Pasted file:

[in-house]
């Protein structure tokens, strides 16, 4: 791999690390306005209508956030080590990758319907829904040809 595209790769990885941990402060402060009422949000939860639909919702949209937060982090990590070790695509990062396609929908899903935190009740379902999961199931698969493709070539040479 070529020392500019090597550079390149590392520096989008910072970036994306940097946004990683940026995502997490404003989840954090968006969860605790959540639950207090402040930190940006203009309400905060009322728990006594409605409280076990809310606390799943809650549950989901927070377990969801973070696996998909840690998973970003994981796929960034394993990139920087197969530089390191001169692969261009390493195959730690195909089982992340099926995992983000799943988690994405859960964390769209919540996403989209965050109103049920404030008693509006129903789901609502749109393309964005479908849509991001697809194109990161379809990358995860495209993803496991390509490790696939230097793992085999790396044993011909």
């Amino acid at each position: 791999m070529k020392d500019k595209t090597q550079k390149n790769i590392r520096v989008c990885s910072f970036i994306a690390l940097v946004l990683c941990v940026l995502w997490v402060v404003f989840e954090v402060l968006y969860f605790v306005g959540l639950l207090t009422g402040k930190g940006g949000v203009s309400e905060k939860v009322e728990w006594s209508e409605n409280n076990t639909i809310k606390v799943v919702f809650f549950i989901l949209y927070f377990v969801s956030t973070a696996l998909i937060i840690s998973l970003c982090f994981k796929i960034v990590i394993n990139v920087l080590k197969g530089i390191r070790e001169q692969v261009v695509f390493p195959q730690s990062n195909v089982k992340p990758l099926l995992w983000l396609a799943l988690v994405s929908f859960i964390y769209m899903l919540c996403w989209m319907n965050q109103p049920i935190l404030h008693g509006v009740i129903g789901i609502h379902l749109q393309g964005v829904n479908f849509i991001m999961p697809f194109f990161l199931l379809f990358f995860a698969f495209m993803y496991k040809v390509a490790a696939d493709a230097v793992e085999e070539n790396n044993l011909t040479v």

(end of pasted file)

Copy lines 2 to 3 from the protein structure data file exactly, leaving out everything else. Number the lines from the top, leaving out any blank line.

């Protein structure tokens, strides 16, 4: 791999690390306005209508956030080590990758319907829904040809 595209790769990885941990402060402060009422949000939860639909919702949209937060982090990590070790695509990062396609929908899903935190009740379902999961199931698969493709070539040479 070529020392500019090597550079390149590392520096989008910072970036994306940097946004990683940026995502997490404003989840954090968006969860605790959540639950207090402040930190940006203009309400905060009322728990006594409605409280076990809310606390799943809650549950989901927070377990969801973070696996998909840690998973970003994981796929960034394993990139920087197969530089390191001169692969261009390493195959730690195909089982992340099926995992983000799943988690994405859960964390769209919540996403989209965050109103049920404030008693509006129903789901609502749109393309964005479908849509991001697809194109990161379809990358995860495209993803496991390509490790696939230097793992085999790396044993011909």
């Amino acid at each position: 791999m070529k020392d500019k595209t090597q550079k390149n790769i590392r520096v989008c990885s910072f970036i994306a690390l940097v946004l990683c941990v940026l995502w997490v402060v404003f989840e954090v402060l968006y969860f605790v306005g959540l639950l207090t009422g402040k930190g940006g949000v203009s309400e905060k939860v009322e728990w006594s209508e409605n409280n076990t639909i809310k606390v799943v919702f809650f549950i989901l949209y927070f377990v969801s956030t973070a696996l998909i937060i840690s998973l970003c982090f994981k796929i960034v990590i394993n990139v920087l080590k197969g530089i390191r070790e001169q692969v261009v695509f390493p195959q730690s990062n195909v089982k992340p990758l099926l995992w983000l396609a799943l988690v994405s929908f859960i964390y769209m899903l919540c996403w989209m319907n965050q109103p049920i935190l404030h008693g509006v009740i129903g789901i609502h379902l749109q393309g964005v829904n479908f849509i991001m999961p697809f194109f990161l199931l379809f990358f995860a698969f495209m993803y496991k040809v390509a490790a696939d493709a230097v793992e085999e070539n790396n044993l011909t040479v």